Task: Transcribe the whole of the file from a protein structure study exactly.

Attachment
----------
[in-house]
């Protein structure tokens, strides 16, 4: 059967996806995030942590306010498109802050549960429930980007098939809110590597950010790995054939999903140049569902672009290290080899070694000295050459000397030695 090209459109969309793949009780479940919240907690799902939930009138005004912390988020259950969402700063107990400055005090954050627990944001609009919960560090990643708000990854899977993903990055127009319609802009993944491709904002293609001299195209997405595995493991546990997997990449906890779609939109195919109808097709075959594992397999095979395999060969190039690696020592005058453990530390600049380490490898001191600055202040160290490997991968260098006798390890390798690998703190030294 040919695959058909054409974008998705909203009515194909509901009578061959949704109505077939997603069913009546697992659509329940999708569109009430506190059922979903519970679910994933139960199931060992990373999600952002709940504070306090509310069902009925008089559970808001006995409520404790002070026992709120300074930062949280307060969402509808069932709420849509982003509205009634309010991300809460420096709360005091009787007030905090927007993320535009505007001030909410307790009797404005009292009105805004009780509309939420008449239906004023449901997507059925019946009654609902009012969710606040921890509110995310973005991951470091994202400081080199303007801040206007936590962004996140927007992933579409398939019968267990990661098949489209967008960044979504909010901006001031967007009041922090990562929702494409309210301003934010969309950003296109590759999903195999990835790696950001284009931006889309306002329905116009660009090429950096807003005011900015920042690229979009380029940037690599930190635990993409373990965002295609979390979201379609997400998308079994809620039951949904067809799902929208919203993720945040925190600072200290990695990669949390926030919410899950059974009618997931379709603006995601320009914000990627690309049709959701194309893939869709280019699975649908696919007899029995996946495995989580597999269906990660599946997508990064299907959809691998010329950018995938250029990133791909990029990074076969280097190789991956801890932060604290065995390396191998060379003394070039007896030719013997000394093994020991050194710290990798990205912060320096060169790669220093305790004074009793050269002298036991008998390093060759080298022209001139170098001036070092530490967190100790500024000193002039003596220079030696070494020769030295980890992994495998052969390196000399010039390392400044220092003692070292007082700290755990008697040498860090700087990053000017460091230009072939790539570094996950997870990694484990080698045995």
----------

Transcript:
[in-house]
């Protein structure tokens, strides 16, 4: 059967996806995030942590306010498109802050549960429930980007098939809110590597950010790995054939999903140049569902672009290290080899070694000295050459000397030695 090209459109969309793949009780479940919240907690799902939930009138005004912390988020259950969402700063107990400055005090954050627990944001609009919960560090990643708000990854899977993903990055127009319609802009993944491709904002293609001299195209997405595995493991546990997997990449906890779609939109195919109808097709075959594992397999095979395999060969190039690696020592005058453990530390600049380490490898001191600055202040160290490997991968260098006798390890390798690998703190030294 040919695959058909054409974008998705909203009515194909509901009578061959949704109505077939997603069913009546697992659509329940999708569109009430506190059922979903519970679910994933139960199931060992990373999600952002709940504070306090509310069902009925008089559970808001006995409520404790002070026992709120300074930062949280307060969402509808069932709420849509982003509205009634309010991300809460420096709360005091009787007030905090927007993320535009505007001030909410307790009797404005009292009105805004009780509309939420008449239906004023449901997507059925019946009654609902009012969710606040921890509110995310973005991951470091994202400081080199303007801040206007936590962004996140927007992933579409398939019968267990990661098949489209967008960044979504909010901006001031967007009041922090990562929702494409309210301003934010969309950003296109590759999903195999990835790696950001284009931006889309306002329905116009660009090429950096807003005011900015920042690229979009380029940037690599930190635990993409373990965002295609979390979201379609997400998308079994809620039951949904067809799902929208919203993720945040925190600072200290990695990669949390926030919410899950059974009618997931379709603006995601320009914000990627690309049709959701194309893939869709280019699975649908696919007899029995996946495995989580597999269906990660599946997508990064299907959809691998010329950018995938250029990133791909990029990074076969280097190789991956801890932060604290065995390396191998060379003394070039007896030719013997000394093994020991050194710290990798990205912060320096060169790669220093305790004074009793050269002298036991008998390093060759080298022209001139170098001036070092530490967190100790500024000193002039003596220079030696070494020769030295980890992994495998052969390196000399010039390392400044220092003692070292007082700290755990008697040498860090700087990053000017460091230009072939790539570094996950997870990694484990080698045995």